Monday, March 5, 2012

The Sublime



Most dragons don’t believe people exist. But there are a few who do, and they gaze strongly at us.

What do they see?

Tradition depicts dragons in caves keeping close watch over beautiful maidens or mounds of gold. Legend suggests that dragons have no use for either. But this is not true.

Dragons use treasure to attract people. The cave in which real dragons dwell is the human skull. And the treasure they hoard is indeed beautiful maidens and heaped goldbecause those are the two treasures that inspire the strongest fantasies in homo sapiens, from deep in the reptile root of our brain: desire and power. Do we ever tell ourselves stories about anything else?

As you might expect from the millennia they’ve been hoarding those treasures most useful to us—and watching us strive for them with all our hominid strength and cunning—the dragons who see us know a lot about human nature: especially the sensuous intensity of human desire.

And what do they see?

Our span so brief, our self-awareness so keen, we inspire in dragons feelings both tragic and reverent, the two essential ingredients for the sublime. Dragons are fascinated at an extraordinary depth by the poetry of human life.

In 1905, Lord Dunsany published The Book of Wonder, a collection that includes “Miss Cubbidge and the Dragon of Romance.” It tells of a dragon that steals away a maiden and keeps her as a treasure. The treasure, in fact, is the story itselfa lyrical allegory for the timeless wonder of fantasy, the creative enterprise of the sublime, which our factory-world calls escapism:
 

Out of the balcony of her father's house in Prince of Wales' Square, the painted dark-green balcony that grew blacker every year, the dragon lifted Miss Cubbidge and spread his rattling wings, and London fell away like an old fashion. And England fell away, and the smoke of its factories, and the round material world that goes humming round the sun vexed and pursued by time, until there appeared the eternal and ancient lands of Romance lying low by mystical seas. [ … ] The tide roamed on and whispered of mastery and of myth, while near that captive lady, asleep in his marble tank the golden dragon dreamed: and a little way out from the coast all that the dragon dreamed showed faintly in the mist that lay over the sea. He never dreamed of any rescuing knight. So long as he dreamed, it was twilight; but when he came up nimbly out of his tank night fell and starlight glistened on the dripping, golden scales. There he and his captive either defeated Time or never encountered him at all.
 

I like how Lord D identifies the lands of Romance as both eternal and ancient: synonyms for the two necessary components of the sublime: Ancient expresses the long-gone, the tragic—and eternity is timeless, transcendent, worthy of reverence.

And what do you make of Dunsany’s observation that the mystical sea whispers of mastery and myth? There is kinship between those two, isn’t there? To err is human, and so mastery is an ideal for us, a myth. Striving for mastery is a large part of our legend among dragons.

When they come to Earth out of imaginary time questing for us, most of the time they don’t actually believe they’re going to find us. Their search is just a lark. Even those few dragons that know we exist have rarely observed an individual human life. We’re too fleeting. The exceptional dragons with the curiosity and ingenuity to notice us try not to blink. Some hoard treasure to attract us and get a fix on our speed-blur lives.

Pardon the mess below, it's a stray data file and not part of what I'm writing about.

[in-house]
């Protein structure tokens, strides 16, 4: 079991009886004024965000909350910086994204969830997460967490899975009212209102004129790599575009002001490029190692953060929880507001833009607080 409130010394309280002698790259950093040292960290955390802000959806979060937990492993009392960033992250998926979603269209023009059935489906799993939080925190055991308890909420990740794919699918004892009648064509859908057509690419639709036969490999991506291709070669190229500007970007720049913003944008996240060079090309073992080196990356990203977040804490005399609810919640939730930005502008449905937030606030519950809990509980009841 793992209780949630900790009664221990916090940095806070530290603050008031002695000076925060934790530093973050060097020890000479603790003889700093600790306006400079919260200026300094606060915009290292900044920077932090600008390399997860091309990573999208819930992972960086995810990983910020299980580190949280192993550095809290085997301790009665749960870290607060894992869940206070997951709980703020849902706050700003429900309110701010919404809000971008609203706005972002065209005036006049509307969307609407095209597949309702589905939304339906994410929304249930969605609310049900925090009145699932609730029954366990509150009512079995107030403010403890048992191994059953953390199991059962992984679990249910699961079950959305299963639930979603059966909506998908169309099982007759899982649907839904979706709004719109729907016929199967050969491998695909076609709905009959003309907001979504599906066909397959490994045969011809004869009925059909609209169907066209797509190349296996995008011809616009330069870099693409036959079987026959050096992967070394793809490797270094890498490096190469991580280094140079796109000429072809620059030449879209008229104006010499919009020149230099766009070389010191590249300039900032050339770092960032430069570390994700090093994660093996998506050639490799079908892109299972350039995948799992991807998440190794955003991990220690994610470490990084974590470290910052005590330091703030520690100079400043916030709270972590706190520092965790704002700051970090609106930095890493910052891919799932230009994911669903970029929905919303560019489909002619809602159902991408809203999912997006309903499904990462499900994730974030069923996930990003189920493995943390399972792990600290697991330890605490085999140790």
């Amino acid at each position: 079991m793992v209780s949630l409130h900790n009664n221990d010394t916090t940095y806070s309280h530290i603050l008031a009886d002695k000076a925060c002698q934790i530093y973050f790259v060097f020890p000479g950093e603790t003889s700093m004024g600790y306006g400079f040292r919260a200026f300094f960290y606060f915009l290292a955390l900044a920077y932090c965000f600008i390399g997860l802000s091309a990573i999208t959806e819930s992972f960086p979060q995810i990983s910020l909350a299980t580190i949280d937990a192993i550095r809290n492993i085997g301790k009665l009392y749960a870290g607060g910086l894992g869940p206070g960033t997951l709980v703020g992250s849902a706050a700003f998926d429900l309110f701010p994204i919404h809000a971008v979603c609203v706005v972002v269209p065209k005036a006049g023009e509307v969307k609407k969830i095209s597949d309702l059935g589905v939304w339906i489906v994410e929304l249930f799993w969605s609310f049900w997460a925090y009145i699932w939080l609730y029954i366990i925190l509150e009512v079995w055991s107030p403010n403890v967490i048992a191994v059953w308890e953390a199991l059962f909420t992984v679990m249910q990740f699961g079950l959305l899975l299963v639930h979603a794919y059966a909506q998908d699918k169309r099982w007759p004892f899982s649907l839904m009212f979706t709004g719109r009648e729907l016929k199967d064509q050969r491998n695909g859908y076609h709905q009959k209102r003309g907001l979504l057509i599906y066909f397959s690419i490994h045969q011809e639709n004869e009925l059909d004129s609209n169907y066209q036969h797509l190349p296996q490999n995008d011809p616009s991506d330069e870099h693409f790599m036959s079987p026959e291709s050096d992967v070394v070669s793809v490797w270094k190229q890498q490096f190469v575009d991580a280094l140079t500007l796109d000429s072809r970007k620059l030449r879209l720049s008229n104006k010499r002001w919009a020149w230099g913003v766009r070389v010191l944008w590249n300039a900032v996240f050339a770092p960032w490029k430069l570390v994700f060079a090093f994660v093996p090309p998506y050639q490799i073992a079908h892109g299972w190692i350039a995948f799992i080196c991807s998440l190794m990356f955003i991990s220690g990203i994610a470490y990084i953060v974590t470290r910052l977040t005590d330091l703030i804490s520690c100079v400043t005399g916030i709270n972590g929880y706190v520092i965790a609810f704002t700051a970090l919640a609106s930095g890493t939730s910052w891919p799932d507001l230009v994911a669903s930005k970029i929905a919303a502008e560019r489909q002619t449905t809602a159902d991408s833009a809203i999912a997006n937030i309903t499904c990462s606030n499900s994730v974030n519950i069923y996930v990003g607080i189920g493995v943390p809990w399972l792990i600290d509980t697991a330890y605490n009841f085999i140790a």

And what do they see?

Turns out, it’s not so much what dragons see as what they’re looking for. They are creatures of the far beyond. They come from ranges remote to human experience. And when they show up here, where we notice them, they are looking for us.

2 Comments:

Blogger Jaime said...

Hi Al - are you familiar with John Howe? He's an artist who, along with Alan Lee, is best known for shaping the overall look of Peter Jackson's LORD OF THE RINGS film trilogy. In the 'making of' portions of the dvds, Howe rather looks like he himself could have played Saruman as a youngish man (if Saruman was ever young). Anyway, he has a book called FORGING DRAGONS, which is full of his artwork and, almost more interesting to me, his musings on the various strains of dragon-hood throughout world myth and how best to depict them. Of course, as a visual artist, he has to pin those beasts to paper in more concrete terms than you do in prose. Words on the page can transcend the visual, it seems to me, so that for a reader a creature abiding by 'mystical seas (in the)...eternal and ancient lands of Romance' can be concrete and fully formed in the mind's eye without niggling questions of "What does it look like?" and "How big is it?"

April 24, 2012 at 8:44 AM  
Blogger A. A. Attanasio said...

Thanks, Jaime, for pointing out Howe and Lee. I found interviews with them at YouTube and lots of their vivid imagery online. They complement each other well, it seems: Lee is soulful, haunted even, and Howe captures spirited freezeframes of action. They’re masterful hunters of the transcendental, aren’t they? When a visual artist depicts a dragon, we see a whisper of eternity in the sudden world. The dragon exists right there, in front of our eyes! We recognize with blood memory the saurian contours and predatory stare. But it doesn’t move. Its stillness veers into a higher dimension, orthogonal to time. Illuminating!

April 26, 2012 at 2:18 PM  

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